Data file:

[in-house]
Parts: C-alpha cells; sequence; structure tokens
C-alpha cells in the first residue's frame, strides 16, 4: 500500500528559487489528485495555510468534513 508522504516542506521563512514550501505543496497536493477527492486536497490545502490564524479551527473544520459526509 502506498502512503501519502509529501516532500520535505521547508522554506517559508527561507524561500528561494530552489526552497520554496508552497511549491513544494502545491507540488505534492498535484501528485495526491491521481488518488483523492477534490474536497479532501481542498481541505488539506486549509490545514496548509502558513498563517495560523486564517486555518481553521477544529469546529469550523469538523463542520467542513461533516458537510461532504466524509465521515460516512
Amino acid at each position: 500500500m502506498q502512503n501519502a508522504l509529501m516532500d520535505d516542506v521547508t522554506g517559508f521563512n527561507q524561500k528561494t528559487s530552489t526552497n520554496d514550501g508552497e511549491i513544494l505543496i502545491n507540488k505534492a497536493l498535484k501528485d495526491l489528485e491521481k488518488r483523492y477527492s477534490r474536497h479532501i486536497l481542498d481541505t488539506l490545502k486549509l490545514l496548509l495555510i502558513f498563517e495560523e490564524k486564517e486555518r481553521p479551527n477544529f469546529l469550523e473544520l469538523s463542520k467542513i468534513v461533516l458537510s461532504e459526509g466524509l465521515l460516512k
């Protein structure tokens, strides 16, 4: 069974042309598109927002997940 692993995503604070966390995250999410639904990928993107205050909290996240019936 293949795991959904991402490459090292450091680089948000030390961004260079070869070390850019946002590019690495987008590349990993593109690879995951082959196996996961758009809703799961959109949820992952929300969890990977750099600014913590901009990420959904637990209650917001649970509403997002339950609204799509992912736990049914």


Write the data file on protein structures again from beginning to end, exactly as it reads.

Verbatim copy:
[in-house]
Parts: C-alpha cells; sequence; structure tokens
C-alpha cells in the first residue's frame, strides 16, 4: 500500500528559487489528485495555510468534513 508522504516542506521563512514550501505543496497536493477527492486536497490545502490564524479551527473544520459526509 502506498502512503501519502509529501516532500520535505521547508522554506517559508527561507524561500528561494530552489526552497520554496508552497511549491513544494502545491507540488505534492498535484501528485495526491491521481488518488483523492477534490474536497479532501481542498481541505488539506486549509490545514496548509502558513498563517495560523486564517486555518481553521477544529469546529469550523469538523463542520467542513461533516458537510461532504466524509465521515460516512
Amino acid at each position: 500500500m502506498q502512503n501519502a508522504l509529501m516532500d520535505d516542506v521547508t522554506g517559508f521563512n527561507q524561500k528561494t528559487s530552489t526552497n520554496d514550501g508552497e511549491i513544494l505543496i502545491n507540488k505534492a497536493l498535484k501528485d495526491l489528485e491521481k488518488r483523492y477527492s477534490r474536497h479532501i486536497l481542498d481541505t488539506l490545502k486549509l490545514l496548509l495555510i502558513f498563517e495560523e490564524k486564517e486555518r481553521p479551527n477544529f469546529l469550523e473544520l469538523s463542520k467542513i468534513v461533516l458537510s461532504e459526509g466524509l465521515l460516512k
């Protein structure tokens, strides 16, 4: 069974042309598109927002997940 692993995503604070966390995250999410639904990928993107205050909290996240019936 293949795991959904991402490459090292450091680089948000030390961004260079070869070390850019946002590019690495987008590349990993593109690879995951082959196996996961758009809703799961959109949820992952929300969890990977750099600014913590901009990420959904637990209650917001649970509403997002339950609204799509992912736990049914």